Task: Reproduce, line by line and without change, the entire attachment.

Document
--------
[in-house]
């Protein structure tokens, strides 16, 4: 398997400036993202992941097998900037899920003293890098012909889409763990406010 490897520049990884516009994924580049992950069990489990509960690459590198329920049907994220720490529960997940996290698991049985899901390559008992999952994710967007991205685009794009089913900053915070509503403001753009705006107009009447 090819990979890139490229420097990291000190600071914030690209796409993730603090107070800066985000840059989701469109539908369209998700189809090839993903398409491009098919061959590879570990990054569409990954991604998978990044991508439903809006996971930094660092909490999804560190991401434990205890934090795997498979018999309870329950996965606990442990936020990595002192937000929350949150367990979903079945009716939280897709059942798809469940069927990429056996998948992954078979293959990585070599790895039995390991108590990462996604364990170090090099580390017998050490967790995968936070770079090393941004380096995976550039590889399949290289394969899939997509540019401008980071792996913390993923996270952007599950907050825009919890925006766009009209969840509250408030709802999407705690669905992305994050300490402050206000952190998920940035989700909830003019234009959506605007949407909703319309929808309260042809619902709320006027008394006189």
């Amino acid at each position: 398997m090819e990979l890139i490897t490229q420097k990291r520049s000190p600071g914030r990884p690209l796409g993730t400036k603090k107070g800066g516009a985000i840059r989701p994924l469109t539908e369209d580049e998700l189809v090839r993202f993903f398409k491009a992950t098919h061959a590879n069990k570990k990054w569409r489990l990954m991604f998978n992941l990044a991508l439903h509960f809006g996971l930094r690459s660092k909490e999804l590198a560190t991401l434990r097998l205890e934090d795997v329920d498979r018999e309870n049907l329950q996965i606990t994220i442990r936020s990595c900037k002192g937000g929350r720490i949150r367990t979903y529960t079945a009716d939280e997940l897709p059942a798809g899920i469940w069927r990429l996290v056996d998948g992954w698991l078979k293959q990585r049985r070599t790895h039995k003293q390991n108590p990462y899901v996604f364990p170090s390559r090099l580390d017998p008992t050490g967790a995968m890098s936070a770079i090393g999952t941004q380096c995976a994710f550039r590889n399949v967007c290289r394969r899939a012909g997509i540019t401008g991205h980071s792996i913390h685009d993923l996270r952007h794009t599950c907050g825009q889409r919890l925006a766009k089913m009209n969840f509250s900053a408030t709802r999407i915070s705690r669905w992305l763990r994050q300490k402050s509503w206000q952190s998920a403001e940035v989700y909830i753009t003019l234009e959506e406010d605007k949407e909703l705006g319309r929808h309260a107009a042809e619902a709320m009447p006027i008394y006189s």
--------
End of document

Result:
[in-house]
């Protein structure tokens, strides 16, 4: 398997400036993202992941097998900037899920003293890098012909889409763990406010 490897520049990884516009994924580049992950069990489990509960690459590198329920049907994220720490529960997940996290698991049985899901390559008992999952994710967007991205685009794009089913900053915070509503403001753009705006107009009447 090819990979890139490229420097990291000190600071914030690209796409993730603090107070800066985000840059989701469109539908369209998700189809090839993903398409491009098919061959590879570990990054569409990954991604998978990044991508439903809006996971930094660092909490999804560190991401434990205890934090795997498979018999309870329950996965606990442990936020990595002192937000929350949150367990979903079945009716939280897709059942798809469940069927990429056996998948992954078979293959990585070599790895039995390991108590990462996604364990170090090099580390017998050490967790995968936070770079090393941004380096995976550039590889399949290289394969899939997509540019401008980071792996913390993923996270952007599950907050825009919890925006766009009209969840509250408030709802999407705690669905992305994050300490402050206000952190998920940035989700909830003019234009959506605007949407909703319309929808309260042809619902709320006027008394006189």
């Amino acid at each position: 398997m090819e990979l890139i490897t490229q420097k990291r520049s000190p600071g914030r990884p690209l796409g993730t400036k603090k107070g800066g516009a985000i840059r989701p994924l469109t539908e369209d580049e998700l189809v090839r993202f993903f398409k491009a992950t098919h061959a590879n069990k570990k990054w569409r489990l990954m991604f998978n992941l990044a991508l439903h509960f809006g996971l930094r690459s660092k909490e999804l590198a560190t991401l434990r097998l205890e934090d795997v329920d498979r018999e309870n049907l329950q996965i606990t994220i442990r936020s990595c900037k002192g937000g929350r720490i949150r367990t979903y529960t079945a009716d939280e997940l897709p059942a798809g899920i469940w069927r990429l996290v056996d998948g992954w698991l078979k293959q990585r049985r070599t790895h039995k003293q390991n108590p990462y899901v996604f364990p170090s390559r090099l580390d017998p008992t050490g967790a995968m890098s936070a770079i090393g999952t941004q380096c995976a994710f550039r590889n399949v967007c290289r394969r899939a012909g997509i540019t401008g991205h980071s792996i913390h685009d993923l996270r952007h794009t599950c907050g825009q889409r919890l925006a766009k089913m009209n969840f509250s900053a408030t709802r999407i915070s705690r669905w992305l763990r994050q300490k402050s509503w206000q952190s998920a403001e940035v989700y909830i753009t003019l234009e959506e406010d605007k949407e909703l705006g319309r929808h309260a107009a042809e619902a709320m009447p006027i008394y006189s």